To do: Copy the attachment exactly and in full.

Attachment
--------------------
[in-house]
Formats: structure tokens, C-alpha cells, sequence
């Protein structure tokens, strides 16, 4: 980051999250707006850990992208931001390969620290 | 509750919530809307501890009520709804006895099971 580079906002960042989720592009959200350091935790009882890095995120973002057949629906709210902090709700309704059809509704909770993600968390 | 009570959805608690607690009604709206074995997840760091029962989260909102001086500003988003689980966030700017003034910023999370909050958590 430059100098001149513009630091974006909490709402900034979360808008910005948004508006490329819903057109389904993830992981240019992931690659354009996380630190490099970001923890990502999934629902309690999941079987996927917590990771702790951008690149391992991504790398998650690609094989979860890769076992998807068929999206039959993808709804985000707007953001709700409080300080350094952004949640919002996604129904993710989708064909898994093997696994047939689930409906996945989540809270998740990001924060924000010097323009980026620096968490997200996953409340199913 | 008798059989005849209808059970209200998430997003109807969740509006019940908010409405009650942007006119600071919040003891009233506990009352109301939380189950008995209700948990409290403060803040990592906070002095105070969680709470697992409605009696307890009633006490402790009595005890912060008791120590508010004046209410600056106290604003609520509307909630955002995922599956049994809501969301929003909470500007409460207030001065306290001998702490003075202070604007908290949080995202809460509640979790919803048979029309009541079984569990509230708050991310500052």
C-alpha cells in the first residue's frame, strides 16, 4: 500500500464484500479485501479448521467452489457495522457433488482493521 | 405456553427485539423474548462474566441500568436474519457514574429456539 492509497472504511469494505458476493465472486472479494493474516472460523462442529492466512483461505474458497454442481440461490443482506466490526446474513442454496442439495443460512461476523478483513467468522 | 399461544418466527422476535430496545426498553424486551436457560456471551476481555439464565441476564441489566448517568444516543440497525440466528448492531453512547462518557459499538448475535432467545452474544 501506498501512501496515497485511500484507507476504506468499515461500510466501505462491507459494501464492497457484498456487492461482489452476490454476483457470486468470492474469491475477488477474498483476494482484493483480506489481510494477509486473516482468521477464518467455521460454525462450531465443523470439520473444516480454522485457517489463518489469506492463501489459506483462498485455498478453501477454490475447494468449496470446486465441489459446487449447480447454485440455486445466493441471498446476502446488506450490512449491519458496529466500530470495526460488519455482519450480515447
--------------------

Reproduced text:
[in-house]
Formats: structure tokens, C-alpha cells, sequence
């Protein structure tokens, strides 16, 4: 980051999250707006850990992208931001390969620290 | 509750919530809307501890009520709804006895099971 580079906002960042989720592009959200350091935790009882890095995120973002057949629906709210902090709700309704059809509704909770993600968390 | 009570959805608690607690009604709206074995997840760091029962989260909102001086500003988003689980966030700017003034910023999370909050958590 430059100098001149513009630091974006909490709402900034979360808008910005948004508006490329819903057109389904993830992981240019992931690659354009996380630190490099970001923890990502999934629902309690999941079987996927917590990771702790951008690149391992991504790398998650690609094989979860890769076992998807068929999206039959993808709804985000707007953001709700409080300080350094952004949640919002996604129904993710989708064909898994093997696994047939689930409906996945989540809270998740990001924060924000010097323009980026620096968490997200996953409340199913 | 008798059989005849209808059970209200998430997003109807969740509006019940908010409405009650942007006119600071919040003891009233506990009352109301939380189950008995209700948990409290403060803040990592906070002095105070969680709470697992409605009696307890009633006490402790009595005890912060008791120590508010004046209410600056106290604003609520509307909630955002995922599956049994809501969301929003909470500007409460207030001065306290001998702490003075202070604007908290949080995202809460509640979790919803048979029309009541079984569990509230708050991310500052």
C-alpha cells in the first residue's frame, strides 16, 4: 500500500464484500479485501479448521467452489457495522457433488482493521 | 405456553427485539423474548462474566441500568436474519457514574429456539 492509497472504511469494505458476493465472486472479494493474516472460523462442529492466512483461505474458497454442481440461490443482506466490526446474513442454496442439495443460512461476523478483513467468522 | 399461544418466527422476535430496545426498553424486551436457560456471551476481555439464565441476564441489566448517568444516543440497525440466528448492531453512547462518557459499538448475535432467545452474544 501506498501512501496515497485511500484507507476504506468499515461500510466501505462491507459494501464492497457484498456487492461482489452476490454476483457470486468470492474469491475477488477474498483476494482484493483480506489481510494477509486473516482468521477464518467455521460454525462450531465443523470439520473444516480454522485457517489463518489469506492463501489459506483462498485455498478453501477454490475447494468449496470446486465441489459446487449447480447454485440455486445466493441471498446476502446488506450490512449491519458496529466500530470495526460488519455482519450480515447